Physical activity cuts risk of poor COVID outcomes, study finds

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Adults who were more physically active before testing positive for COVID-19 were at lower risk for hospitalization, clinical deterioration, and death by 90 days, finds a study published yesterday in the American Journal of Preventive Medicine.

Kaiser Permanente Southern California researchers led the study of the electronic health records of 194,191 patients diagnosed as having COVID-19 from Jan 1, 2020, to May 31, 2021, before vaccines were widely available.

Of all patients, 61.3% were Hispanic, 21.4% were White, 7.3% were Black, 6.8% were Asian or Pacific Islander, over half were obese, 21.8% had high blood pressure, 9.2% had cardiovascular disease, and 2% were vaccinated against COVID-19.

Participants completed at least three Exercise Vital Sign reports (average, 6.4 reports) on their physical activity level before they tested positive. They were considered always inactive (10 minutes per week or less), mostly inactive (0 to 60 minutes/week), somewhat active (60 to 150 minutes/week), consistently active (more than 150 minutes/week), or always active (more than 300 minutes/week).

Exercise as pandemic control strategy

A total of 15.0% of participants were categorized as always inactive, 43.0% were mostly inactive, 21.9% were somewhat active, 14.3% were consistently active, and 5.8% were always active. Patients who were always active were most often younger, men, never-smokers with a lower body mass index (BMI). Participants who were mostly or always inactive had higher odds of being Hispanic or Black and having cardiovascular disease, high blood pressure, and obesity.

A total of 6.3% of participants were hospitalized, 3.1% experienced clinical deterioration, and 2.8% died by 90 days. Dose-response effects were robust except in those younger than 40, with patients in the somewhat active group having a higher likelihood of hospitalization (odds ratio [OR], 1.43), deterioration (OR, 1.83), and death (OR, 1.92) than those in the consistently or always-active groups.

While Black, Asian, and Hispanic patients were at greater risk for adverse outcomes than their White peers, the results were mostly consistent across sex, race, age, and BMI classifications and among those who had cardiovascular disease or high blood pressure, conditions usually associated with severe COVID-19 outcomes.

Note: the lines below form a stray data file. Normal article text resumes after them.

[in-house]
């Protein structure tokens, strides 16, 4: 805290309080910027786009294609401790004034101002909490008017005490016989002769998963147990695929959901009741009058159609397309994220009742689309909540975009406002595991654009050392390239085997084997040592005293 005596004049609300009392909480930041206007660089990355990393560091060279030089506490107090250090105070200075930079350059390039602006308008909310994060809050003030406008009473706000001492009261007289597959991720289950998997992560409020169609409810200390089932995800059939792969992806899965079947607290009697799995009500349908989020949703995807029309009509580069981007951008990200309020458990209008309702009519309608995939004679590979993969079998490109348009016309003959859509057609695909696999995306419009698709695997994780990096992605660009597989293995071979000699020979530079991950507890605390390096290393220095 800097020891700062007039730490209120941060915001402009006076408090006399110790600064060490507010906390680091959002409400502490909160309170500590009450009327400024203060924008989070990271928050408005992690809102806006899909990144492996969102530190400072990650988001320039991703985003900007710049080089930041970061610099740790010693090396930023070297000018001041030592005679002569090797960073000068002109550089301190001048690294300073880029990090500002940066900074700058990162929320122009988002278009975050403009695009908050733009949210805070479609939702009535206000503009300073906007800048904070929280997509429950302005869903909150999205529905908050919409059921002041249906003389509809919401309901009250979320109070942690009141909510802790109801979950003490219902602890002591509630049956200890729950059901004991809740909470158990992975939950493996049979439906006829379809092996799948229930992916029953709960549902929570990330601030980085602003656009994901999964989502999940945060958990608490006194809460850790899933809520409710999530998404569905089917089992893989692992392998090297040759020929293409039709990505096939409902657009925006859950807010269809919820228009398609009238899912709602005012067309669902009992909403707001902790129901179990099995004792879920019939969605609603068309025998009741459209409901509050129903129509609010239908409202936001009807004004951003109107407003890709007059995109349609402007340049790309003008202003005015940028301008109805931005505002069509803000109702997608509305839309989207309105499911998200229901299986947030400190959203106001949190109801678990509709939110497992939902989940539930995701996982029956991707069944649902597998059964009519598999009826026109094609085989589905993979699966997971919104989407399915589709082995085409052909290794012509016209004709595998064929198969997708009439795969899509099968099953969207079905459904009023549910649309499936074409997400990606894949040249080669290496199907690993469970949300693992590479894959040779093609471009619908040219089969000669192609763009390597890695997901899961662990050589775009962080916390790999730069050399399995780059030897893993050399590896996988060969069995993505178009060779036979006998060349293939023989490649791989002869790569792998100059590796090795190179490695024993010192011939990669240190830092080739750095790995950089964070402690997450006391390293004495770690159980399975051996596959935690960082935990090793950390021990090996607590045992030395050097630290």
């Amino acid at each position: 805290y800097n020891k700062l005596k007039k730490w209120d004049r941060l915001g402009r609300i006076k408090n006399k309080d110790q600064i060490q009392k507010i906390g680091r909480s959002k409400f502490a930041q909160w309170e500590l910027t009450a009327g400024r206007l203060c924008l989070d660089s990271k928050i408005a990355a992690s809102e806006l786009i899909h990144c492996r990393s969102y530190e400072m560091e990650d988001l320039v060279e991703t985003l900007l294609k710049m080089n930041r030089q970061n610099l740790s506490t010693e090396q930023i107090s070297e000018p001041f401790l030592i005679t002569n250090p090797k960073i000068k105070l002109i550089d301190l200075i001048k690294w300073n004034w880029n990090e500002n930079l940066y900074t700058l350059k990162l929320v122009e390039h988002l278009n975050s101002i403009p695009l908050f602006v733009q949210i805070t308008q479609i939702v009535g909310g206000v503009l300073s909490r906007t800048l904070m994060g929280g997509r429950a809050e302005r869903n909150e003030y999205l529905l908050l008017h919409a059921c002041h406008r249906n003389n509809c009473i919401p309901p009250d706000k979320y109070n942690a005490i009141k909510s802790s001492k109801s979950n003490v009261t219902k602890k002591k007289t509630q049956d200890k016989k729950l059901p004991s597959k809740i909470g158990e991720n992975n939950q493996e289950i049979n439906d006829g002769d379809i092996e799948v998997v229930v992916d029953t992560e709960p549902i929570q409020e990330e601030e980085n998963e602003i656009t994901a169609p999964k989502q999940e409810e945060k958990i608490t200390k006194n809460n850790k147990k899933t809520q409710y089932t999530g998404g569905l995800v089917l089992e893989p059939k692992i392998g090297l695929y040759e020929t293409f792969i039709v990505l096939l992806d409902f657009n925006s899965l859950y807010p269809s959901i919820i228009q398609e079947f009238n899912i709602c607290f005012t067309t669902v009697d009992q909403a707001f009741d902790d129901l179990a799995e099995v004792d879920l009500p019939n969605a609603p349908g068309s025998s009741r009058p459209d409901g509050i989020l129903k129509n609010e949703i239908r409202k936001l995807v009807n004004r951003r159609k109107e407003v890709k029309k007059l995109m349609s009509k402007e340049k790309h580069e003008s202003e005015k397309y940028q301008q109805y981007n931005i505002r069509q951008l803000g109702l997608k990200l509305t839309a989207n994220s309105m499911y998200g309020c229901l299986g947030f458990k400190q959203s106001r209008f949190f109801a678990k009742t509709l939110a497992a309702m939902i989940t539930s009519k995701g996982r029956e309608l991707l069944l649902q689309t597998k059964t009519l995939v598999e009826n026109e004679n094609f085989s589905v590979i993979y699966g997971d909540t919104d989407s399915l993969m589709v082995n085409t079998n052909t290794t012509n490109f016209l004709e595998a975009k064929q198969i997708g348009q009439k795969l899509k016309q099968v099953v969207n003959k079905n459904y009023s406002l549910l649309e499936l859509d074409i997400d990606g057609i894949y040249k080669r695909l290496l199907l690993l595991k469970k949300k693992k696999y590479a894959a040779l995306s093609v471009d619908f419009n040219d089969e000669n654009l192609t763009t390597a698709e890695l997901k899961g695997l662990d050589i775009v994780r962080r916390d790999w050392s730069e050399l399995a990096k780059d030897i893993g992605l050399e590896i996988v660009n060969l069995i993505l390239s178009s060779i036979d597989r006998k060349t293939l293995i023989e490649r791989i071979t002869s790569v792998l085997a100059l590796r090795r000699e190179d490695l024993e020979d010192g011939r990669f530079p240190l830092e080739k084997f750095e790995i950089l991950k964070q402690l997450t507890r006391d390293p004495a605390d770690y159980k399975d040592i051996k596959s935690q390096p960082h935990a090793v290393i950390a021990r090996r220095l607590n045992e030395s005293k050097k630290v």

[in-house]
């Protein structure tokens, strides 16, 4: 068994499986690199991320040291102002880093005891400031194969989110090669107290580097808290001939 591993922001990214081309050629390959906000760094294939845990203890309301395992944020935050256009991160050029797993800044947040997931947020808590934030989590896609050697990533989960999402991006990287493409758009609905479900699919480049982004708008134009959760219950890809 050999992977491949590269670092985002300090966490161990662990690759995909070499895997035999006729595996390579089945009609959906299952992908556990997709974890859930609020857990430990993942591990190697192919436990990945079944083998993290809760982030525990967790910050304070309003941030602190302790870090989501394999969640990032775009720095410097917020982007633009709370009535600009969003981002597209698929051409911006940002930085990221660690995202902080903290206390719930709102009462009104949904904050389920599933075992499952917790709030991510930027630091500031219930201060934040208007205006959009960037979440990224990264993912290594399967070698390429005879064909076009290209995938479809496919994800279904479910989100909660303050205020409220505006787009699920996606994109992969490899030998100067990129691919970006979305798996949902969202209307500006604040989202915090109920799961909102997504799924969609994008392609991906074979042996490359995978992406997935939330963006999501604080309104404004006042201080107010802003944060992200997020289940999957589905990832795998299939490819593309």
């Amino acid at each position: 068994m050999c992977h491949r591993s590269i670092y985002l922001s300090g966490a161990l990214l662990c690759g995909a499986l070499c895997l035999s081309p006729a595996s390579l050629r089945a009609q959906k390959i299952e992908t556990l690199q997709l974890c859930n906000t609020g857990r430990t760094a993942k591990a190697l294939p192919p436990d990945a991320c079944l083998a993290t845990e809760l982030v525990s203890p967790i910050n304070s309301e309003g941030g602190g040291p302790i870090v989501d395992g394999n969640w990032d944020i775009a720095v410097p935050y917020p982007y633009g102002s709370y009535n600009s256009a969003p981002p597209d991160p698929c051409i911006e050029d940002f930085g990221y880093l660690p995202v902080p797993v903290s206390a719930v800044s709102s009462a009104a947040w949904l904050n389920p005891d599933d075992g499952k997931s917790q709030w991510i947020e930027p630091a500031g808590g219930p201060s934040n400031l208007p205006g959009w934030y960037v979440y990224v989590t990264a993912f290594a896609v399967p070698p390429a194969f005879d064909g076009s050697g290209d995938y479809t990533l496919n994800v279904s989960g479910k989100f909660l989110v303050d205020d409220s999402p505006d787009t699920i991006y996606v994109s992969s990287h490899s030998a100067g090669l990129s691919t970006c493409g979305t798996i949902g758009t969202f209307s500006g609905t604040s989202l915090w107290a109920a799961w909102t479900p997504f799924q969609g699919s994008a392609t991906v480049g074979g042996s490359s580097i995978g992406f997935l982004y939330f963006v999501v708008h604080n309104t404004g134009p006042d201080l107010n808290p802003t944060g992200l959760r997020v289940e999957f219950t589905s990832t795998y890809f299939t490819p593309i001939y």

Dose-response effects were robust except in those younger than 40, with patients in the somewhat active group having a higher likelihood of hospitalization, deterioration, and death than those in more-active groups.

"There were protective associations of physical activity for adverse COVID-19 outcomes across demographic and clinical characteristics," the study authors wrote. "Public health leaders should add physical activity to pandemic control strategies."

'The more exercise, the better'

The researchers said that the poorer outcomes among Black, Hispanic, and Asian participants probably are the result of social inequities stemming from historical disenfranchisement and discrimination.

"It is more difficult to be physically active for people of low SES [socioeconomic status] (who are disproportionately non-White), who have fewer financial resources, who are more likely to live in unsafe neighborhoods, and who may have limited time for physical activity owing to multiple jobs," they wrote.

All adults should be urged to become more physically active to mitigate the physical effects of the COVID-19 pandemic, they added.

Public health leaders should add physical activity to pandemic control strategies.

In a Kaiser Permanente news release, lead author Deborah Rohm Young, PhD, said every little bit of physical activity counts. "The more exercise the better, no matter a person's race, ethnicity, age, sex, or chronic conditions," she said.

Senior author Robert Sallis, MD, said physicians should emphasize the benefits of vaccination and exercise when talking with patients. "This is a powerful opportunity to develop stronger policies supporting physical activity as a pandemic-mitigation strategy," he said. "Our study provides new evidence to inform appropriate interventions across demographic groups."

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